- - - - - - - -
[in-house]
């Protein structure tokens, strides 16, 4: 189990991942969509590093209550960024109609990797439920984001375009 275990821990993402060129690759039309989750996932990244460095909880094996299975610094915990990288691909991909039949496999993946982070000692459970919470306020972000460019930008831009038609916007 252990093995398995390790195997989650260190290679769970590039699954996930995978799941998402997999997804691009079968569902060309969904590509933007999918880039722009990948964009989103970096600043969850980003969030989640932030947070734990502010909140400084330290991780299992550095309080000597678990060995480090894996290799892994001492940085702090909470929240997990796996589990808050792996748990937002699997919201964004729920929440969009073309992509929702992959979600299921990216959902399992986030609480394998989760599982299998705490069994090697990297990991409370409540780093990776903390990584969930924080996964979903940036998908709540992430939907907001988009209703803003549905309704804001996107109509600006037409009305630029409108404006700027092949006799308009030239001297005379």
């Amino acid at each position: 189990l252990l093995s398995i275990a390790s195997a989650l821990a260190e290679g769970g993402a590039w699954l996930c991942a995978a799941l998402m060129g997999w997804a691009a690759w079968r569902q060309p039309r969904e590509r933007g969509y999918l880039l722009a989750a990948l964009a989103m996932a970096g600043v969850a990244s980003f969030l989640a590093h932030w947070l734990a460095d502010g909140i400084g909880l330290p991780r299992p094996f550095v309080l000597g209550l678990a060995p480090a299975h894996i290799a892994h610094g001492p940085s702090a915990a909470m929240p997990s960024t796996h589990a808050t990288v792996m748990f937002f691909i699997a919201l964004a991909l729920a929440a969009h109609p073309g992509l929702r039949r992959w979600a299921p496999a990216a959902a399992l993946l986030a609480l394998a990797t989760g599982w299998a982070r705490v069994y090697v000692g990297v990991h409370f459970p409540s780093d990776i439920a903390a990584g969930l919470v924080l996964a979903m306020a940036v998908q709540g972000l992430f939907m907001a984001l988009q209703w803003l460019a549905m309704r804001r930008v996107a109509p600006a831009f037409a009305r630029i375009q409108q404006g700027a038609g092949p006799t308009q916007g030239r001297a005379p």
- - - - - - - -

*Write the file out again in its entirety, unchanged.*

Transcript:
[in-house]
């Protein structure tokens, strides 16, 4: 189990991942969509590093209550960024109609990797439920984001375009 275990821990993402060129690759039309989750996932990244460095909880094996299975610094915990990288691909991909039949496999993946982070000692459970919470306020972000460019930008831009038609916007 252990093995398995390790195997989650260190290679769970590039699954996930995978799941998402997999997804691009079968569902060309969904590509933007999918880039722009990948964009989103970096600043969850980003969030989640932030947070734990502010909140400084330290991780299992550095309080000597678990060995480090894996290799892994001492940085702090909470929240997990796996589990808050792996748990937002699997919201964004729920929440969009073309992509929702992959979600299921990216959902399992986030609480394998989760599982299998705490069994090697990297990991409370409540780093990776903390990584969930924080996964979903940036998908709540992430939907907001988009209703803003549905309704804001996107109509600006037409009305630029409108404006700027092949006799308009030239001297005379």
């Amino acid at each position: 189990l252990l093995s398995i275990a390790s195997a989650l821990a260190e290679g769970g993402a590039w699954l996930c991942a995978a799941l998402m060129g997999w997804a691009a690759w079968r569902q060309p039309r969904e590509r933007g969509y999918l880039l722009a989750a990948l964009a989103m996932a970096g600043v969850a990244s980003f969030l989640a590093h932030w947070l734990a460095d502010g909140i400084g909880l330290p991780r299992p094996f550095v309080l000597g209550l678990a060995p480090a299975h894996i290799a892994h610094g001492p940085s702090a915990a909470m929240p997990s960024t796996h589990a808050t990288v792996m748990f937002f691909i699997a919201l964004a991909l729920a929440a969009h109609p073309g992509l929702r039949r992959w979600a299921p496999a990216a959902a399992l993946l986030a609480l394998a990797t989760g599982w299998a982070r705490v069994y090697v000692g990297v990991h409370f459970p409540s780093d990776i439920a903390a990584g969930l919470v924080l996964a979903m306020a940036v998908q709540g972000l992430f939907m907001a984001l988009q209703w803003l460019a549905m309704r804001r930008v996107a109509p600006a831009f037409a009305r630029i375009q409108q404006g700027a038609g092949p006799t308009q916007g030239r001297a005379p």